It's difficult to imagine Andrey Zvyagintsev's remarkable debut movie The Return springing from a country other than Russia. It contains that spare yet bewildering psychological and spiritual depth that is a hallmark of Russian mysticism and which uniquely identifies their literature (e.g. any novel by Dostoyevsky) and film.
After over eleven years, a father returns to his wife and two sons, Andrey and Vanya. He immediately takes his boys on a fishing trip, giving the boys the opportunity to meet the father figure they never had. The journey they take across the sparse Russian landscape is symbolic, of course, and the entire movie has a mythic feel, yet the performances by each actor create characters that feel specific and real. The long continuous shots and iconic framing of images such as the son's first view of their father asleep in bed bestows upon the movie the elusive and haunting quality of a Biblical fable rendered in human terms. The Russians have always found in their daily lives a spiritual significance foreign to those like myself who have grown up with a more secular worldview.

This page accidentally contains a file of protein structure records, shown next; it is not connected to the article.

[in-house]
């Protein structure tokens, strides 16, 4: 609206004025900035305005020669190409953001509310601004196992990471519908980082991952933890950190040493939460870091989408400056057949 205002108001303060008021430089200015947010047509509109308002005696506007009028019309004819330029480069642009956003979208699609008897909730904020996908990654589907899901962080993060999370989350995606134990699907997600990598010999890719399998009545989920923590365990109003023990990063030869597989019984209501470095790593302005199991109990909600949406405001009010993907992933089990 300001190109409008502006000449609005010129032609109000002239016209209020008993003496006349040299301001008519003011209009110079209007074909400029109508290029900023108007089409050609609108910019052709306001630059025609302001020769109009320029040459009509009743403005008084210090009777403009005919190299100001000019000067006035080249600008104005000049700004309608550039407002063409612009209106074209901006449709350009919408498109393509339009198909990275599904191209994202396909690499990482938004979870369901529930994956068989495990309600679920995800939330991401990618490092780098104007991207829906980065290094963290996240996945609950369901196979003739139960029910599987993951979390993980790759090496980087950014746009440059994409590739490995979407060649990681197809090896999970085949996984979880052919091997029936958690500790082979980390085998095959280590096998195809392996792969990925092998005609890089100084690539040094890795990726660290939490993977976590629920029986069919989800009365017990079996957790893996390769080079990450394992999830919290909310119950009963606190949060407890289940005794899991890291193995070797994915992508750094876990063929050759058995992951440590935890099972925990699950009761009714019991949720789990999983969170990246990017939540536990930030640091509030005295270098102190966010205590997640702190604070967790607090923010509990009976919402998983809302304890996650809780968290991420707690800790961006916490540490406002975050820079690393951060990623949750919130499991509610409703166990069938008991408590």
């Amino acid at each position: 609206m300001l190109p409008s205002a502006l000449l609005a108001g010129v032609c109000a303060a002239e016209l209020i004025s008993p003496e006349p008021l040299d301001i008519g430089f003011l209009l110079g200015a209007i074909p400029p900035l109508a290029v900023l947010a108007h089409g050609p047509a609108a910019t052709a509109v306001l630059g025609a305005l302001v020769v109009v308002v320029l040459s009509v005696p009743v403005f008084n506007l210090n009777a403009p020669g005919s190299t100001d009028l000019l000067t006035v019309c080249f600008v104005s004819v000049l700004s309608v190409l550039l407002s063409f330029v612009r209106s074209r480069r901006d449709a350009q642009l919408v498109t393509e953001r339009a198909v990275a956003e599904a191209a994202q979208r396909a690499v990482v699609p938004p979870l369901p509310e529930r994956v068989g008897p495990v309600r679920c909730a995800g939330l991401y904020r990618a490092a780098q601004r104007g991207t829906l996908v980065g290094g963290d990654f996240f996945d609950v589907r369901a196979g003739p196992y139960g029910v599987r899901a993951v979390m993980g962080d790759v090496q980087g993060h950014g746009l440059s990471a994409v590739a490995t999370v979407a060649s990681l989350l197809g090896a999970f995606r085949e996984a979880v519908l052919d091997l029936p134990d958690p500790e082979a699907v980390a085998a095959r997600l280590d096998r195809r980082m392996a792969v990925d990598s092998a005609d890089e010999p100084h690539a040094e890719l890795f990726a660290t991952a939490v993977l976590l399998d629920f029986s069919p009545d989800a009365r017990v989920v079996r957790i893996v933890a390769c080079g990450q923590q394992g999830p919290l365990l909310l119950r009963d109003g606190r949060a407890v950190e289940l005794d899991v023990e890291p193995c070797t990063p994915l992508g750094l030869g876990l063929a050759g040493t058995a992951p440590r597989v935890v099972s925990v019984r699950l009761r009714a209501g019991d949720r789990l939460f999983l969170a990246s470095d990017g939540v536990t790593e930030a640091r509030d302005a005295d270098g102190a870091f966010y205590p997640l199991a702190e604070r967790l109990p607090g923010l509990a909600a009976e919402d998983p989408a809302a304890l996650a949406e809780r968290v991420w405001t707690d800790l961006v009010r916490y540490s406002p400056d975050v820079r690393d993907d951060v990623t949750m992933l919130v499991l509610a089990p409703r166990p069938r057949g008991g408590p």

The movie is layered with mystery. On one level, his sons wonder why their father is taking them on this long fishing trip, and the intentions of his quest are hidden from the audience as well. At another level, Andrey and Vanya wonder why he left in the first place, why he returned, and whether he truly loves them. This is not a Hollywood movie, so the answers to each are not clear cut, though the ending is stunning.
I missed The Return at Sundance and was glad to catch it in its penultimate day on screen in Seattle. Recommended if it is available on a screen near you.
Footnote: Tragically, a few weeks after the movie wrapped filming, 15 year old actor Vladimir Garin, who plays Andrey, drowned while swimming across the lake where much of the movie was shot.